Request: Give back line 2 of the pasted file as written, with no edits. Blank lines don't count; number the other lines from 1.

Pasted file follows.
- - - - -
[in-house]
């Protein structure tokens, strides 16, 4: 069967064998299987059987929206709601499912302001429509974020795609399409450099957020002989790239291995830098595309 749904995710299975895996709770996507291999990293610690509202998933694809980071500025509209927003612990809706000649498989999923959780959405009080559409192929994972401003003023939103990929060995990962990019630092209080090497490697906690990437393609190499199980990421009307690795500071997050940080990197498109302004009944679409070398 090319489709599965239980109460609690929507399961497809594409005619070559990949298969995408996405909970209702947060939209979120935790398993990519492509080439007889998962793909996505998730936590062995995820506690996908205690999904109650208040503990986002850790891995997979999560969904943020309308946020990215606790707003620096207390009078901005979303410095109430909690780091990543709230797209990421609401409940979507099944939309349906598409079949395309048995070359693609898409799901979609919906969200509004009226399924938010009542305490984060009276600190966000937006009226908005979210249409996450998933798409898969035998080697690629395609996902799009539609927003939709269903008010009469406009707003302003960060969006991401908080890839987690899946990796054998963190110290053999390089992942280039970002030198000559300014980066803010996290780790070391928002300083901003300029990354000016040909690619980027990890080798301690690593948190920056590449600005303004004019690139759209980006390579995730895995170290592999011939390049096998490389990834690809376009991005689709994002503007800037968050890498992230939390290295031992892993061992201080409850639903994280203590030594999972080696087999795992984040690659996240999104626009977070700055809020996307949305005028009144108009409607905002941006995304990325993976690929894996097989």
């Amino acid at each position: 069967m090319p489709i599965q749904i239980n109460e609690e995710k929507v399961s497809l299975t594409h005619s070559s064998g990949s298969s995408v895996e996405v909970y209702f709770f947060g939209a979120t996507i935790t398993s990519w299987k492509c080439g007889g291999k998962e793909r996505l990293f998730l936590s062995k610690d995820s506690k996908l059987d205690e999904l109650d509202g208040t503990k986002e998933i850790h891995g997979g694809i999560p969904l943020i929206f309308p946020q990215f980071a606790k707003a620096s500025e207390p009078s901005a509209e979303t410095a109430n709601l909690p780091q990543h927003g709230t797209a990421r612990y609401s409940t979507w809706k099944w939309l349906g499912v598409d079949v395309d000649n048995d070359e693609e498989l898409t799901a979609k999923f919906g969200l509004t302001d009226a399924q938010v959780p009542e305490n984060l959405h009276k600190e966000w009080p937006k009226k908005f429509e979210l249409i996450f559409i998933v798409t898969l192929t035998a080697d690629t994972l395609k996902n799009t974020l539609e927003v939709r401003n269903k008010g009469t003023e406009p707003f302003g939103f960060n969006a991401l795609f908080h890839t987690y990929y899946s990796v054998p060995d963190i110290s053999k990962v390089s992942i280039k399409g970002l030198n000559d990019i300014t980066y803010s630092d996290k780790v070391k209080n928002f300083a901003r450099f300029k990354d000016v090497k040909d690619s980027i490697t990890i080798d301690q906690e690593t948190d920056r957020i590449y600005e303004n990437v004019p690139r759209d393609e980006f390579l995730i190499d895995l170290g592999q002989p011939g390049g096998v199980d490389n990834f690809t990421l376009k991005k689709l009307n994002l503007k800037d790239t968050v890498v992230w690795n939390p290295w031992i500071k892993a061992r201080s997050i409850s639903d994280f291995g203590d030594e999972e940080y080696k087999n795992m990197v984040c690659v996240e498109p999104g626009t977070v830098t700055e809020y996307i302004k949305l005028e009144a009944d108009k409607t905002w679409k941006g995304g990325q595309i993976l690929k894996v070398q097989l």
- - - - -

């Protein structure tokens, strides 16, 4: 069967064998299987059987929206709601499912302001429509974020795609399409450099957020002989790239291995830098595309 749904995710299975895996709770996507291999990293610690509202998933694809980071500025509209927003612990809706000649498989999923959780959405009080559409192929994972401003003023939103990929060995990962990019630092209080090497490697906690990437393609190499199980990421009307690795500071997050940080990197498109302004009944679409070398 090319489709599965239980109460609690929507399961497809594409005619070559990949298969995408996405909970209702947060939209979120935790398993990519492509080439007889998962793909996505998730936590062995995820506690996908205690999904109650208040503990986002850790891995997979999560969904943020309308946020990215606790707003620096207390009078901005979303410095109430909690780091990543709230797209990421609401409940979507099944939309349906598409079949395309048995070359693609898409799901979609919906969200509004009226399924938010009542305490984060009276600190966000937006009226908005979210249409996450998933798409898969035998080697690629395609996902799009539609927003939709269903008010009469406009707003302003960060969006991401908080890839987690899946990796054998963190110290053999390089992942280039970002030198000559300014980066803010996290780790070391928002300083901003300029990354000016040909690619980027990890080798301690690593948190920056590449600005303004004019690139759209980006390579995730895995170290592999011939390049096998490389990834690809376009991005689709994002503007800037968050890498992230939390290295031992892993061992201080409850639903994280203590030594999972080696087999795992984040690659996240999104626009977070700055809020996307949305005028009144108009409607905002941006995304990325993976690929894996097989």